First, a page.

Looking at the yardage book, there’s a longer carry to the right side of the green and it breaks from right to left in the middle of the green. It doesn’t look too funky a green. The mistake you don’t want to make: Driver certainly brings the water into play on both sides off the tee.

Hole 7 Par 3 200 yards
Graeme McDowell (Northern Ireland)
Winner of 2010 US Open Championship at Pebble Beach, California; 2010 Celtic Manor Wales Open and 2010 Andalucia Masters at Valderrama, Spain. Claimed the decisive point to seal Europe’s 2010 Ryder Cup win.
This is an intimidating-looking par three. It’s a 200-yard slightly-downhill shot and you’ve got some rocks at the front of the green sitting up and looking at you. It’s an interesting green because the front of it is elevated and the rear of the green is elevated as well. So, it requires a very accurate three to a six iron depending on the wind direction – generally a four or five iron in the prevailing wind – into a bowl shaped green. You’ve really got to just try and beat the front edge. It’s really the hump at the front that you’ve got to be aware of.

It’s a good hole: a bowl-shaped green and you’ve got to be on the correct side of the pin: you want to be beyond the front pins and short of the back pins. The mistake you don’t want to make: It’s a difficult green and you don’t want to go missing this one. You certainly don’t want to short-side yourself. To back flags, over the back is not good and to front flags, short’s not good.

Hole 8 Par 5 597 yards 
Alvaro Quiros (Spain)
Winner of the 2010 Open de Espana in Seville, Spain and the 2009 Commercialbank Qatar Masters. One of the longest hitters in the game, in 2008 Alvaro eagled the eighth hole when it was playing into the wind, hitting driver and two iron to 10 feet.
This is a very tight fairway at the end. It’s wide, but it turns left. Most of the time you are hitting it to a very small area. They’ve made it 23 metres longer this year, but before I could hit it straight – I didn’t need to hit it with draw. I just focused on two palm trees on my line, so I would finish just to the left of the bunkers that are at the end of the fairway on the right hand side where it turns.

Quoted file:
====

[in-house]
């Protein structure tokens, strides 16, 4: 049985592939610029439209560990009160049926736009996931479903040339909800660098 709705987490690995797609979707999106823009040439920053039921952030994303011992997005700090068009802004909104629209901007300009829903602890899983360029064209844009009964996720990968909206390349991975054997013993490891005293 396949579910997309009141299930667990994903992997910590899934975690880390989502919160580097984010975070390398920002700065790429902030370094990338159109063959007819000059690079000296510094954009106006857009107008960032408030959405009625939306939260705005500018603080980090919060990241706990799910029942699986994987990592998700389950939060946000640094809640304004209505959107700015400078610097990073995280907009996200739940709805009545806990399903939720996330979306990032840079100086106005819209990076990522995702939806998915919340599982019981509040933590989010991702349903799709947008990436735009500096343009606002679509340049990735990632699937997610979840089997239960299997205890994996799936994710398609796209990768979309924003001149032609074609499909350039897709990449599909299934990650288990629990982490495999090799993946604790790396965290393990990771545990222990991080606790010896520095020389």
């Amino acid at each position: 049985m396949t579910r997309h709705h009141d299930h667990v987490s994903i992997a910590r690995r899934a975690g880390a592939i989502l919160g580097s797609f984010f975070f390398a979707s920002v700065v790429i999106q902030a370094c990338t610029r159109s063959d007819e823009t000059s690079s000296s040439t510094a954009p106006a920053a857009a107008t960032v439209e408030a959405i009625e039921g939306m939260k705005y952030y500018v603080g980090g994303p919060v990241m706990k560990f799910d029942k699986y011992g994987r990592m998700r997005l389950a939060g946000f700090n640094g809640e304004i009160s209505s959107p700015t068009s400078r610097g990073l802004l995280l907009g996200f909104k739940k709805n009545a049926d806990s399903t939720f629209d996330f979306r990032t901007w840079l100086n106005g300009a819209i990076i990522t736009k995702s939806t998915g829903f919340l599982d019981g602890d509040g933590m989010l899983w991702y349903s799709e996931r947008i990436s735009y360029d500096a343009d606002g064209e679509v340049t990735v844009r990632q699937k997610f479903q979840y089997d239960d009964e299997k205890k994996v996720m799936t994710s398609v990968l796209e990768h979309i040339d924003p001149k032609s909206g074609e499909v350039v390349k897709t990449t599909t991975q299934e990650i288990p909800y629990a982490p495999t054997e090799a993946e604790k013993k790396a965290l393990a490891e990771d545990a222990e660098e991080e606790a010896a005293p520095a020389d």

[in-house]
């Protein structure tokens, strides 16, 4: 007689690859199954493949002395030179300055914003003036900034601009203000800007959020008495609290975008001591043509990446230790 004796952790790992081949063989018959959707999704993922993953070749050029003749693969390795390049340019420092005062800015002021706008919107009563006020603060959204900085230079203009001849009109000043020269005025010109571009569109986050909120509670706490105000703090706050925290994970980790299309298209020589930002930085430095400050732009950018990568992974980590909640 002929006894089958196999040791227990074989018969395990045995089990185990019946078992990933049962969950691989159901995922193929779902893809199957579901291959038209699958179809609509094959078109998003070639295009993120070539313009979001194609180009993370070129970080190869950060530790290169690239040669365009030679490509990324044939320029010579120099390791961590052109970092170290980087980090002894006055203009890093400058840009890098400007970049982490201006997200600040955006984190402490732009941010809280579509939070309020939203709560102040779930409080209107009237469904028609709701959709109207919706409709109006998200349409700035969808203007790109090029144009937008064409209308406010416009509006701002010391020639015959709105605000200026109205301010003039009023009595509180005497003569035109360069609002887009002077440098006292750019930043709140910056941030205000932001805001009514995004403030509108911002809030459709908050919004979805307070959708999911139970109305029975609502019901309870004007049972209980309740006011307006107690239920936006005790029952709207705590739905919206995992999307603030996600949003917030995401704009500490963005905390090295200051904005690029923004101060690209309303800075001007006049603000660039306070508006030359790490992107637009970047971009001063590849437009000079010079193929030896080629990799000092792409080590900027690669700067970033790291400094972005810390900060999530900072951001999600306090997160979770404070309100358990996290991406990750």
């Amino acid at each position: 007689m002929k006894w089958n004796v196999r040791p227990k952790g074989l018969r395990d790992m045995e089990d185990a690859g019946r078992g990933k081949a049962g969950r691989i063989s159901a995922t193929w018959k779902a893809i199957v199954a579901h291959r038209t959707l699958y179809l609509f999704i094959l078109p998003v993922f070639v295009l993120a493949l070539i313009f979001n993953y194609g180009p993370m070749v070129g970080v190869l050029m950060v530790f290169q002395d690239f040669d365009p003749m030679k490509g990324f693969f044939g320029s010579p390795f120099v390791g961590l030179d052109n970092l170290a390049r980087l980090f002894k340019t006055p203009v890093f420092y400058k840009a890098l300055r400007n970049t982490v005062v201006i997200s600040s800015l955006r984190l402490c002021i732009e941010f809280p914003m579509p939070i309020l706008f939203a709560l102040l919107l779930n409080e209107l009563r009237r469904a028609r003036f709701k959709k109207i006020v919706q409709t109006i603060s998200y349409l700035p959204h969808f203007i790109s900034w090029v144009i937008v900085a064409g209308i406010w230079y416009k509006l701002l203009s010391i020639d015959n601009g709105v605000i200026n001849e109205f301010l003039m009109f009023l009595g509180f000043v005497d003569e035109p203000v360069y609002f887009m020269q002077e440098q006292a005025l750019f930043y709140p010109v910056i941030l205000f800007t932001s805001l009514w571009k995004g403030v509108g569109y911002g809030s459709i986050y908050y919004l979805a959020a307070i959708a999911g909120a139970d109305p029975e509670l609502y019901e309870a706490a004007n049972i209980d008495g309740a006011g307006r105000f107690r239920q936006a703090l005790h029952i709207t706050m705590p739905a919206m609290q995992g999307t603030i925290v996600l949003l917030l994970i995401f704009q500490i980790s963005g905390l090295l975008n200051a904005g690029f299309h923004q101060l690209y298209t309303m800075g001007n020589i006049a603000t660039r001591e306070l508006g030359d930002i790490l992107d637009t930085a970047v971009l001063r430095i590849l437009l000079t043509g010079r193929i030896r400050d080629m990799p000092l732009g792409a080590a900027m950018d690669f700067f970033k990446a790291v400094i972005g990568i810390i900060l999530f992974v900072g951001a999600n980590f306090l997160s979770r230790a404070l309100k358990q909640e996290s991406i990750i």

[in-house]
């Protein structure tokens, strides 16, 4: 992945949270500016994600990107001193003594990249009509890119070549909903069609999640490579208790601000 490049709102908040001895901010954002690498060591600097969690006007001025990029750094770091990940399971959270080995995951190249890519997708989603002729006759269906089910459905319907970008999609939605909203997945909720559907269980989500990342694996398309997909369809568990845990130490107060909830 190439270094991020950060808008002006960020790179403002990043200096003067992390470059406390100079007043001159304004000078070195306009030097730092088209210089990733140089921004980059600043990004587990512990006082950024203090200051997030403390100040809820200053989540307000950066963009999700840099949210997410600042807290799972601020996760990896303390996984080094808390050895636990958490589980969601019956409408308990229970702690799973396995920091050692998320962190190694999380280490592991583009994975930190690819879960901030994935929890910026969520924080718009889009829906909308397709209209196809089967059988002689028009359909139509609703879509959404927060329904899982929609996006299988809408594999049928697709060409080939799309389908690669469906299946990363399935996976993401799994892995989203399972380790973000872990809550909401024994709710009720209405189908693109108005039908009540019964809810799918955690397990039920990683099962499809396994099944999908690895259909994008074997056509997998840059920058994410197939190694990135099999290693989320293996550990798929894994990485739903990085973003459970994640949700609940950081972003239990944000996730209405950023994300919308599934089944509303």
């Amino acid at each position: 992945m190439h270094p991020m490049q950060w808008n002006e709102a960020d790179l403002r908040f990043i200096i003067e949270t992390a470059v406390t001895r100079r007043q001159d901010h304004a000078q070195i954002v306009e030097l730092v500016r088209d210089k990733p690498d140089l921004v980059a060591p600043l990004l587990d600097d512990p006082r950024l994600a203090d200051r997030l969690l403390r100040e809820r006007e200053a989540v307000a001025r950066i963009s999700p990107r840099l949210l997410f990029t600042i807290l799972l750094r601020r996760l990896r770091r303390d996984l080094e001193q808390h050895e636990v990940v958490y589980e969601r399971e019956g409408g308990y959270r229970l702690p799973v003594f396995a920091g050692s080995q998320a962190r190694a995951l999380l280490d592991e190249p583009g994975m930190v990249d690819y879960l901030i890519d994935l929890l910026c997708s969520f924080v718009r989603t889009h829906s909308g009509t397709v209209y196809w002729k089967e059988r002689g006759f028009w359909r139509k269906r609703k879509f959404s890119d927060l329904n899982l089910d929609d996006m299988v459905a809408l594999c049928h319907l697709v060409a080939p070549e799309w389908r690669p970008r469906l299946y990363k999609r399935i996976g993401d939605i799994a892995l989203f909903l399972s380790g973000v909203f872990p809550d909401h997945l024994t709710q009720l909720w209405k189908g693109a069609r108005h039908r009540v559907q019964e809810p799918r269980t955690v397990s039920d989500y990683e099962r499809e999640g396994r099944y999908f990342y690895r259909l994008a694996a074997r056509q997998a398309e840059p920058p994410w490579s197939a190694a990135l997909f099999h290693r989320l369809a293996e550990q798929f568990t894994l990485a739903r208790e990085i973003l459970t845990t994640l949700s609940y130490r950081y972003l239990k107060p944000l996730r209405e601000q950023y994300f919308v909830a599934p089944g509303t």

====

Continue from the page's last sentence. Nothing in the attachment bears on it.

It depends how the wind is and the conditions, but if I catch the fairway normally I can hit it in two. If I have a little bit of wind helping I could use a five, four or three iron. Without wind I would say three wood or five wood.

For normal human beings? It’s not that bad a situation for the rest of them, because if you can’t reach the green in two the lay-up is not that tight. They have a simple, comfortable third shot with a 58 degree wedge. These guys are really good with a 58 degree wedge. Obviously if I can reach the fairway I have an advantage. I definitely have an advantage.

The green receives the ball on an upslope – this is the good thing – this is why I can hit a long club and stop it easily. It’s not one of those typical holes where you really have to stop the ball quickly. The great thing about the golf course is that normally it is in a perfect condition. Everything on the green can finish in the hole if you hit a good putt. It makes a difference! The mistake you don’t want to make: No, the eighth is a good hole for me, but the 10th I have no advantage over there because the fairway becomes very tight at my distance and not for the others.

Hole 9 Par 4 456 yards
Rhys Davies (Wales)
Winner of the 2010 Hassan II Golf Trophy Royal Golf Dar Es Salam in Morocco.